Can analog entertainment find a place in consumers’ lives post-lockdown?

Can analog entertainment find a place in consumers’ lives post-lockdown?

Is the boom in jigsaws and board games a blip on the entertainment radar, or the beginning of the rebirth of a category? Coley Porter Bell's John Clark imagines the future of analog entertainment post-lockdown.

In a world that has suddenly shrunk to the confines of our homes, with face to face interaction limited to those who we live with, many of us have turned to simple pleasures to fill our lockdown lives.

While books and TV are obvious ways of filling our time at home, and food has taken up a much bigger mental load beyond what fills our plates at mealtimes, people are also rediscovering stress-relieving pastimes that may have long been forgotten.

The Covid-19 pandemic has seen a massive spike in searches for old-fashioned leisure and play products. Looking at Google search, ‘jigsaws’, ‘board games’ and ‘puzzles’ reached peak popularity between 29 March and 4 April – the first two weeks of lockdown in the UK.

Sales of games and puzzles rose by 240% in the week ending 21 March, compared with the same period last year, according to the NPD Group. And among the top 10 best-selling toys were classic board games Monopoly, Scrabble and Cluedo. As people combat their isolation and look for ways of bringing the family together, they have returned to the most familiar products and brands.

There are also new kids on the games block. From a Friends-themed version of Monopoly to Love Island: The Game to Weird Things Humans Search For (which has turned the strangest Google searches into offline entertainment), all interests are covered.

While we don’t know either when or how we will emerge from lockdown Britain, this vastly restricted, home-based life will come to an end eventually. But with change comes opportunity, and so it will be for those brands that have enjoyed an upsurge in lockdown.

For the brands and businesses that have faired so well in this period, their concern – once the immediate fulfillment of these boosted orders is met – will be how to maintain shoppers’ interest.

One possibility is that restrictions will be lifted by age, in which case we will see activities that older people can do at home remain of interest for longer. Some brands could benefit from marketing to and embracing older consumers in a way that’s rarely seen in our youth-obsessed times.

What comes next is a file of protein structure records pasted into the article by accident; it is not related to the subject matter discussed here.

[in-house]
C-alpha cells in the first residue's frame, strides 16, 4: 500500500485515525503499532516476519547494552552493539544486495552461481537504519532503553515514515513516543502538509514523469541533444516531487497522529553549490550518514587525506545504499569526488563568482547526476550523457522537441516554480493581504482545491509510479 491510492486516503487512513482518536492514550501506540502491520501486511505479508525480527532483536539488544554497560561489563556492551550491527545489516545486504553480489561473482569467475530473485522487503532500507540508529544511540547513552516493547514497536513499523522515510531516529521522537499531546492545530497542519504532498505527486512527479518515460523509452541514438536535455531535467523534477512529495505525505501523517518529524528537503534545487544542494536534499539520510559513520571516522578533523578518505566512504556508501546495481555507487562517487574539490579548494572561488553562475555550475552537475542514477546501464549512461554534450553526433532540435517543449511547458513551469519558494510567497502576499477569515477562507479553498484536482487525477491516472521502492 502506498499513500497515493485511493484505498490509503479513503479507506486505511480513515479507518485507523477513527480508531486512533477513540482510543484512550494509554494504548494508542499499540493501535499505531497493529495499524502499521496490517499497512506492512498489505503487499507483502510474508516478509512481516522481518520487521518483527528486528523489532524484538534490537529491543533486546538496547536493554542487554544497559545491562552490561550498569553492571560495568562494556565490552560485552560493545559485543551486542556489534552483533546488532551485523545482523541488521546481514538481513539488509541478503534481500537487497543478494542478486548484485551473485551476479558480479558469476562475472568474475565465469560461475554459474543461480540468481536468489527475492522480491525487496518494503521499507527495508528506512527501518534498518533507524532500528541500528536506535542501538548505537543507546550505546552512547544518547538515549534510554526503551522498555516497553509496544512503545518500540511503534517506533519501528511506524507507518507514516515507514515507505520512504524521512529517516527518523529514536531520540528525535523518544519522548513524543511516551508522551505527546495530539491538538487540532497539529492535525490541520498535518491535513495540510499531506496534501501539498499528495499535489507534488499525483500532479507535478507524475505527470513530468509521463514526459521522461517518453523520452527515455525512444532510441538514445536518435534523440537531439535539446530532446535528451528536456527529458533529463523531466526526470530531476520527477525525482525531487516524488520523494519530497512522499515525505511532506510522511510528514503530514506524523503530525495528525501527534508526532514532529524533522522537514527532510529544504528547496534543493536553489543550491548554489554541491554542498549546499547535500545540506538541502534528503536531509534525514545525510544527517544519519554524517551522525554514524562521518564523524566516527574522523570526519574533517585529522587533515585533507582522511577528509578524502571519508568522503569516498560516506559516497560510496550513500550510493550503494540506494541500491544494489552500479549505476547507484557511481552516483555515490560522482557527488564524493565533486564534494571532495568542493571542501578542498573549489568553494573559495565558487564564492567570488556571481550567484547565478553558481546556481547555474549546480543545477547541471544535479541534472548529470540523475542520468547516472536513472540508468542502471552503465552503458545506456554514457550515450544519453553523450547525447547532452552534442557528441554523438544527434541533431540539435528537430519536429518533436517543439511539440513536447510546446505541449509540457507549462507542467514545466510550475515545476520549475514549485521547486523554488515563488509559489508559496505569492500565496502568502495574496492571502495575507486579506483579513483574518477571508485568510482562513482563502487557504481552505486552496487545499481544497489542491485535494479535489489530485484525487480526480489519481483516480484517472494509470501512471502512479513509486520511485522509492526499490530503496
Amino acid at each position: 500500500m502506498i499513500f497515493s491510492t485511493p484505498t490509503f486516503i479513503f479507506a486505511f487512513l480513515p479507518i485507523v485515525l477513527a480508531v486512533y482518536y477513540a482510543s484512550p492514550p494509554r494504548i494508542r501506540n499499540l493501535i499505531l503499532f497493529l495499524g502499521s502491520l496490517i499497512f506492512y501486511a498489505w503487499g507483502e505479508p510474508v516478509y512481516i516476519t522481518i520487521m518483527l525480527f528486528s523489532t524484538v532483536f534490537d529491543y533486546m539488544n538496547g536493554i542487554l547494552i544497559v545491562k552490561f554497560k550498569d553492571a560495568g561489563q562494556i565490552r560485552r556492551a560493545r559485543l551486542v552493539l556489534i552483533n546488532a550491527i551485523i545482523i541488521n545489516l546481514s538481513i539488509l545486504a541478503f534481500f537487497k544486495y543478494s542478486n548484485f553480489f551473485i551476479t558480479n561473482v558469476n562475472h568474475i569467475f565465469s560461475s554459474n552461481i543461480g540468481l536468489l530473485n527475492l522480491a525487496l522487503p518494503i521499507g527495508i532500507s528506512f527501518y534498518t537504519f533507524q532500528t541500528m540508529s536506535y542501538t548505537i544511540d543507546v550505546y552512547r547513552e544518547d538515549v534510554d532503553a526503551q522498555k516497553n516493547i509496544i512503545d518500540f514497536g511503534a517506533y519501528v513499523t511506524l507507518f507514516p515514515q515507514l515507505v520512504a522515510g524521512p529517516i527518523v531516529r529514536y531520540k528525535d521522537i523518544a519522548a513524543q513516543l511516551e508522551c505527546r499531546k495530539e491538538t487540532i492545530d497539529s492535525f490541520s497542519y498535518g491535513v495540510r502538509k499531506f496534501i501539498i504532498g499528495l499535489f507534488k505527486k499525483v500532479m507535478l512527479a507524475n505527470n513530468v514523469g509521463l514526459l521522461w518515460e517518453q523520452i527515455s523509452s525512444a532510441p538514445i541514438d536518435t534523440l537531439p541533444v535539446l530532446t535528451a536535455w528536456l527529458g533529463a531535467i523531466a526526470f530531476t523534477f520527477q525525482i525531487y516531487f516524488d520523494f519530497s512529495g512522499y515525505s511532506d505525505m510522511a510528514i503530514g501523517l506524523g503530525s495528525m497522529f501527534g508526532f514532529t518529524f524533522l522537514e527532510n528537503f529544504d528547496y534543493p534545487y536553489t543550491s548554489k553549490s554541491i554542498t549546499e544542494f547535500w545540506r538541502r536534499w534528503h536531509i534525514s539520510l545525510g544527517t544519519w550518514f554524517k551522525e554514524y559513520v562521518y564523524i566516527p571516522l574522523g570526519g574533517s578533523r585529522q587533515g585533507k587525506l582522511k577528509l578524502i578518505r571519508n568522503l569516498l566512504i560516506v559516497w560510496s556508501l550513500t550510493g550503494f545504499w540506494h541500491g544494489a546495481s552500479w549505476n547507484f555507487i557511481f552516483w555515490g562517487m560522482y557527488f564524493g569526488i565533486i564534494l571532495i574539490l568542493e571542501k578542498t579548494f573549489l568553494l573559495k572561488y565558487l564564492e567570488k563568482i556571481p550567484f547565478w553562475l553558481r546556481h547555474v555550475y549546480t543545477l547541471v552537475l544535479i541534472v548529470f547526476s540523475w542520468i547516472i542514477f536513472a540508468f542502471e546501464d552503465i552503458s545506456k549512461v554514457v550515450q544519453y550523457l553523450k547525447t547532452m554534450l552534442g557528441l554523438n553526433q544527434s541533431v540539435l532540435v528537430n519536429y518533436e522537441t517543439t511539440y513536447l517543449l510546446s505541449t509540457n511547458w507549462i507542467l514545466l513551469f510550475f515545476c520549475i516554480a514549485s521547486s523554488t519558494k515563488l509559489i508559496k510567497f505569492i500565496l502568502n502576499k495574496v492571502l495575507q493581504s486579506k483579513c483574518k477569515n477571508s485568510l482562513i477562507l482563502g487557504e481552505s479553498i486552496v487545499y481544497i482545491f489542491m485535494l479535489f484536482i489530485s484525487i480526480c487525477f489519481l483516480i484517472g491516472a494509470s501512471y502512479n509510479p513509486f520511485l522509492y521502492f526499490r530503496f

If only small gatherings are initially allowed, with pubs and restaurants or bigger events still closed, increased sales of board games could continue as the focus of activity for these smaller groups. The behaviours we’ve adopted in our households may well extend to the first, tentative, social gatherings.

As world views change throughout this extended period of isolation, and an appreciation of local businesses and amenities evolves, brands looking to keep up interest levels in these basic pleasures should look to tie-in with the local. Might we see an upsurge in local membership activities such as golf clubs, sports clubs, scouts and the Women’s Institute?

Brands would benefit from people’s increased interest in their immediate communities and locality by supporting local community activity groups instead of – or in addition to – international sponsorships. Think grassroots football over the UEFA Europa League, local cricket clubs as well as T20. Remember that Coca-Cola once sponsored school football cups and NatWest has supported local cricket clubs alongside national teams with its England Cricket Board sponsorship.

If there’s the potential for an experiential component to a company’s product, this could be the gateway to maintaining interest when we’re leading less-confined existences. Jigsaw and puzzle companies could extend into outdoor hunts and problem-solving games. Or maybe we’ll see a return to free gifts in cereal packets but with the onus on little games to play, or cards to add to an already-purchased game.

We don’t know exactly how people’s behaviour will change when we return to some form of normality but there is huge potential for those brands that have proved popular in lockdown to build on this base.

Families and households have once more turned to design classics – solid tangible products – in times of trouble. These will remain in people’s homes for years with new-found customer loyalty that has all the potential to grow in our post-Covid lives.

John Clark is strategy director of Coley Porter Bell

Join us, it's free.

Become a member to get access to:

  • Exclusive Content
  • Daily and specialised newsletters
  • Research and analysis

Join us, it’s free.

Want to read this article and others just like it? All you need to do is become a member of The Drum. Basic membership is quick, free and you will be able to receive daily news updates.